FINGERS ON THE TRIGGER

Two weeks ago, I wrote about paranoia in Middle America. Last week, I wondered about the nuclear deal with Iran. A recent experience and a reader’s comments induce me to amplify my remarks.

Regarding paranoia, many Americans fear both crime and an encroaching federal government. They often turn to guns for protection. Fear of Washington is misplaced, I believe. Not so fear of crime—particularly in small towns and rural areas.

Carolyn and I spent last weekend among the redwoods up north in Humboldt County with my cousin and her husband—I’ll call him Bob. Summer days reach 100 degrees. Nights cool down. Perfect for growing marijuana. Seemingly powerless, Humboldt civic leaders throw their hands in the air—or look the other way. The economy depends on pot. Many Humboldt residents oppose legalization to keep the industry in place, prices high and money circulating.

Big-time operators, including Mexican cartels according to Bob, have established huge grows. Bob points to the mountains—challenging terrain for law enforcement. Big grows exist on federal and tribal (Hoopa) lands. Growers level hilltops and divert streams. They set out poison to kill “invasive” deer. They’re also heavily armed. You don’t want to hike up there.

Job seekers abound. But growers hire only people they trust. Rebuffed, unsavory characters engage in crime. In Bob’s quiet neighborhood, break-ins occur with disturbing frequency. Several took place while we were there. One neighbor doesn’t bother locking his door. It’s cheaper to lose something trivial than replace a doorframe. Guns go off. Saturday night, I heard a rifle shot. Possibly someone was hunting—illegally. (Summers, deer forage at night.) Or someone spotted an intruder. Bob—no paranoid—keeps a .38 handy.

Now to Iran. Chris, a friend of a regular reader, states that Americans misunderstand that country. Having lived in Iran and traveled extensively, he believes that Iranians don’t mean it when they march, chanting “Death to America! Death to Israel!” It’s all a wink-and-nod affair. The marchers are bused in and paid. They also get “brownie points” from the government. University admission might ride on participation. Chris also emphasizes that the government is weaker than Americans think. “There are so many cabals and power camps that it makes ours look like streamlined, FAR more complex than red vs. blue.”

My response: No and yes. No, not all Iranians hate America. Or even Israel (not so sure there). Yes, Iran’s threat in the Middle East is real. Most Iranians may wish only to pursue their education, careers and family matters. But the ayatollahs and the military, chiefly the Republican Guard, still hold their fingers on the trigger to extend Iran’s influence. They support their regional proxies in doing the same. When Tehran—the government as opposed to the people—launches its version of street theater, the world rightly takes such hostility seriously. Still, I agree that ordinary Iranians have much in common with us.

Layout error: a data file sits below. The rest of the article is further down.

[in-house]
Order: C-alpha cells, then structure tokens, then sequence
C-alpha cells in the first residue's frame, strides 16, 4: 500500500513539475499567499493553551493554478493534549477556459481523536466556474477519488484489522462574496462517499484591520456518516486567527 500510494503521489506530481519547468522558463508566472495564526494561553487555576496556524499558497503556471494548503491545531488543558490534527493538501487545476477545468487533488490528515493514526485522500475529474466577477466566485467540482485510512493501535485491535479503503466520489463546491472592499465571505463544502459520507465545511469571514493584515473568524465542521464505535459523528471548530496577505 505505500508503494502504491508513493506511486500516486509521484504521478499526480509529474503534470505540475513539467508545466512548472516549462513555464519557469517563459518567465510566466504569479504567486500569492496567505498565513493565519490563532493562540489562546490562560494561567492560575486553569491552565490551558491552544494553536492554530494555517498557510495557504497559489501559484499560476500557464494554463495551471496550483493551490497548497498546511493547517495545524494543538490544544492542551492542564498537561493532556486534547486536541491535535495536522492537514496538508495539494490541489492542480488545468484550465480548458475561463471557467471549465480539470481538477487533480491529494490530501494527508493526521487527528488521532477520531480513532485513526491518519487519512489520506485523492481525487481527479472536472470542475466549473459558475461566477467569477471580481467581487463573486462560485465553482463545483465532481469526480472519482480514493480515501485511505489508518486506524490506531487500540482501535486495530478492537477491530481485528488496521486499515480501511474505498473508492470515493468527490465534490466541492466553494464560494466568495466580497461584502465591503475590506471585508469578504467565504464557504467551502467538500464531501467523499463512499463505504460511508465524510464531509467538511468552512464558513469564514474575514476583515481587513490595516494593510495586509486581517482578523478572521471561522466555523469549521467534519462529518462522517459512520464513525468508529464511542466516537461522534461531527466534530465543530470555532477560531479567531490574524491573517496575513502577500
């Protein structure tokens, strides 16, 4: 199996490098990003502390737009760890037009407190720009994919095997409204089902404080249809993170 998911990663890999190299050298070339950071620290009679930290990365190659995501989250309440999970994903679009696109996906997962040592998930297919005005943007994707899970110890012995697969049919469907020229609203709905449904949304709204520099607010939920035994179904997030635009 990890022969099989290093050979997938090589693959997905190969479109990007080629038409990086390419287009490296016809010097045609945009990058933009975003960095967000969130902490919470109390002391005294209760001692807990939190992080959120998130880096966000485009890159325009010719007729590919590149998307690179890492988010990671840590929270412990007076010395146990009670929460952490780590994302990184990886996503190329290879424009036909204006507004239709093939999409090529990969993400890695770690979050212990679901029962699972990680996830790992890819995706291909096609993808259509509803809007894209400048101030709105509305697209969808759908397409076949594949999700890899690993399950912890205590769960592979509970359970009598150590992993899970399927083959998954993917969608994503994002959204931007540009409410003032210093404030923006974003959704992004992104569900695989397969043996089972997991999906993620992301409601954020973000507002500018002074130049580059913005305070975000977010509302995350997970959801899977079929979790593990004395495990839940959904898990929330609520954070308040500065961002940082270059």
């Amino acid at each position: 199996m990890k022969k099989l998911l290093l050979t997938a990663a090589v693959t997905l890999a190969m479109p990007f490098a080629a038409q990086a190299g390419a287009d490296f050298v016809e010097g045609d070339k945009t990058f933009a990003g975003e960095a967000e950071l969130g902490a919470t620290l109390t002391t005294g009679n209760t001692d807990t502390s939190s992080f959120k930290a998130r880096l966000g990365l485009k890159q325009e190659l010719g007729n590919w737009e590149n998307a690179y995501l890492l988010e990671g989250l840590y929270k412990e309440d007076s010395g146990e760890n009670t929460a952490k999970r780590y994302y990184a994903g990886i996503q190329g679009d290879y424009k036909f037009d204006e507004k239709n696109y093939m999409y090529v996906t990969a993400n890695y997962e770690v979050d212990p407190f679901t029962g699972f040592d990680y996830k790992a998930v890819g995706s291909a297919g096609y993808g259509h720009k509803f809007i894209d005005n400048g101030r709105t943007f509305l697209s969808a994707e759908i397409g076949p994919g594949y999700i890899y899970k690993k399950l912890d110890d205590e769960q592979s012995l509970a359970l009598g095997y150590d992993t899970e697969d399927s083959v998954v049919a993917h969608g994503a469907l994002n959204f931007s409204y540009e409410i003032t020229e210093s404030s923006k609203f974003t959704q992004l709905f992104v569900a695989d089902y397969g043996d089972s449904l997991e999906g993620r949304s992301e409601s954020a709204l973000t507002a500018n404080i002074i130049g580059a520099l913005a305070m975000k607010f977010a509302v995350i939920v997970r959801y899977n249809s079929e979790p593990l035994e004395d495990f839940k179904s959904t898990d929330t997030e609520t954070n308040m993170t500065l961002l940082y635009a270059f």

Bottom line: I’m skeptical that we’ll enhance our security by arming ourselves to the teeth at home. Or dropping bombs half a world away. But let’s listen to those who fret that the world can be a scary place. It can be. Common sense might lead us to common ground. And wouldn’t that be refreshing?

Read the first two chapters of FLIGHT OF THE SPUMONIS here at www.davidperlstein.com. You can get a signed copy from me—July sale priced at $15 plus $3 postage if required—or order a soft cover or e-book at Amazon.com.

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One Comment


  1. tracy
    Jul 24, 2015

    In reading American and Israeli responses to the proposed deal with Iran, I think common sense has led to common ground. On the one hand, we have the posturing of Bibi and some of the far right that this is a “bad deal” and should be rejected. On the other — posturing that this is a “good deal” by the left and should be supported. I think either position is problematic.

    The deal would seem to give the West an enhanced opportunity to inspect Iran’s uranium production facilities and seems to set out fast track imposition of sanctions if/when Iran violates the deal. By most analysis, it will be more difficult for Iran to develop the bomb in the next decade. That’s the good.

    The deal would also give Iran and its governing synod access to $1.5B in frozen assets. If even a small portion of these funds is channeled to Hazbollah and other historically Iranian funded terrorist organizations, both Israel and the US will be at greater risk of attack. That’s the bad.

    Where’s the common ground? I think the retired Israeli generals sum it up best (and I paraphrase) — it’s not a good deal, but it’s the deal we’ve got and it’d be better to spend our effort and energy collaborating with the Americans rather than politicking in Congress in a futile attempt to derail a foregone conclusion. That’s pragmatism and common sense…and, not surprisingly, common ground.

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